Polishing Jade

Polishing Jade

Polishing Jade – 3.5 stars – solid tale with Christian elements
By: Tekoa Manning
Narrated by: Felisha Caldeira

GoodReads Summary: Polishing Jade is set in the 1960’s in rural Mississippi where the secrets are as sticky as the jams sold at Taylor’s General Store. Jade Gentry is a young girl whose past will not control her future even if it cost her everything. Gripping and suspenseful, Jade will leave you sighing when she sighs, running when she runs, and celebrating when she is triumphant! Meet an odd cast of characters, including kindly Miss Ellen, a superstitious woman who plants corn in front of her living room window, Renee a peculiar woman who instinctively knows the deep hidden secrets of Jade, and a school teacher who begins the process of Polishing Jade.

(I received a free copy of the audible version for an honest review)

Polishing Jade is a story of a girl who finds comfort in her religion while facing one hardship after another. The title is more than appropriate. Yes, Jade begins as an innocent. The stormy times in her life rip that away, leaving her raw and exposed. The people that come into her life and bless her, leave her shining and beautiful by the end.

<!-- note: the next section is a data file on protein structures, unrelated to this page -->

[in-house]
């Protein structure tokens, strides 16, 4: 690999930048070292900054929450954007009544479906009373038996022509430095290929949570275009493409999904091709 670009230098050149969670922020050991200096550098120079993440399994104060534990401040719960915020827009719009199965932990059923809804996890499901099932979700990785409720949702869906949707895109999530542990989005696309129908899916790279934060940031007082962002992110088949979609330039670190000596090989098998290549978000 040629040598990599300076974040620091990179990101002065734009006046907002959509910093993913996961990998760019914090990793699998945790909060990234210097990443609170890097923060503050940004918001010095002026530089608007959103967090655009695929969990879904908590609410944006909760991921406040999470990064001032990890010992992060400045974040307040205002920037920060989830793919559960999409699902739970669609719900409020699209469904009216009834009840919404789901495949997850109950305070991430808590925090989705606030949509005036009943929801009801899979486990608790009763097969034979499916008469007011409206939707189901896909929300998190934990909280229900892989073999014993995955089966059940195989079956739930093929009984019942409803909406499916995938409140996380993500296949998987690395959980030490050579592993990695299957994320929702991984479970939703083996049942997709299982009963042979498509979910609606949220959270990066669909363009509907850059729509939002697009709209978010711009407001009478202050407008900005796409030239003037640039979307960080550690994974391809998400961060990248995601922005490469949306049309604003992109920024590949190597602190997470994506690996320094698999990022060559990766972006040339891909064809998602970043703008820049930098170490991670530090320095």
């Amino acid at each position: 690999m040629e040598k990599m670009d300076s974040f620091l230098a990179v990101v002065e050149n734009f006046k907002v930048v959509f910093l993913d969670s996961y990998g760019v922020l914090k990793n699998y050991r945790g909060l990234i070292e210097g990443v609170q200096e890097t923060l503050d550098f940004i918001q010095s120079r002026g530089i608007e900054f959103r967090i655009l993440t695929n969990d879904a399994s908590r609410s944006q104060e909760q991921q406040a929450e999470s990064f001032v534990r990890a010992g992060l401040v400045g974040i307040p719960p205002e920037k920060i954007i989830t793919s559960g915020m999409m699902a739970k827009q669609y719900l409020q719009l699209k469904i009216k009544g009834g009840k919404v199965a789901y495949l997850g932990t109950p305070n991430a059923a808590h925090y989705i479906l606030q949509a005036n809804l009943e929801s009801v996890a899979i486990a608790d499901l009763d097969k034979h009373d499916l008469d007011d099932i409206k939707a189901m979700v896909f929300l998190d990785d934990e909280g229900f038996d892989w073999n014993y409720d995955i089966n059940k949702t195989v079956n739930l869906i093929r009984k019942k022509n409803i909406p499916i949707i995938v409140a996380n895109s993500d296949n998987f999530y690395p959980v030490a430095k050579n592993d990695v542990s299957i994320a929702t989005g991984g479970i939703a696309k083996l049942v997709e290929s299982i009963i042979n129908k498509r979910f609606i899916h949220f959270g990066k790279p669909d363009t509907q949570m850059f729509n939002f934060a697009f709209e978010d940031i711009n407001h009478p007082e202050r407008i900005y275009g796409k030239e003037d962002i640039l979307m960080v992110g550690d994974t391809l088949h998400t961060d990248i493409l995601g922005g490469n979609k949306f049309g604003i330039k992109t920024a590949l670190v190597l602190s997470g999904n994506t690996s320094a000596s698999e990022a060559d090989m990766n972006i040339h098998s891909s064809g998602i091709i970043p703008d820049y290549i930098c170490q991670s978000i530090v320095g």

This story is a contradiction to the more contemporary settings where the female protagonist seems to invite more and more drama into the story just to pull the reader along. Actually, I don’t know if that is a sign of the times. Once, a girl could call on her Faith, be guided by good Samaritans, and have the ease of trusting others. Now, similar stories drive the protagonist to make questionable safety and unsteady ethical choices, which while making an interesting tale, does not give the reader any sense that the world around them is safe.

In these times, where the public looks upon the South as violent rednecks, it is refreshing to be reminded of a time and place where stories like these were much more common. “Southern Hospitality” is a matter of pride, and has been for a very long time. Polishing Jade shows us that where there are hard times (pretty much no matter where you are) there are special people out there willing to help.

The narrator has a soft, general southern accent. It is not indicative of a specific place in the south. Speaking as someone from Mississippi where some accents can feel like nails on a chalkboard, Felisha Caldeira does a good job keeping an even keel throughout her performance.


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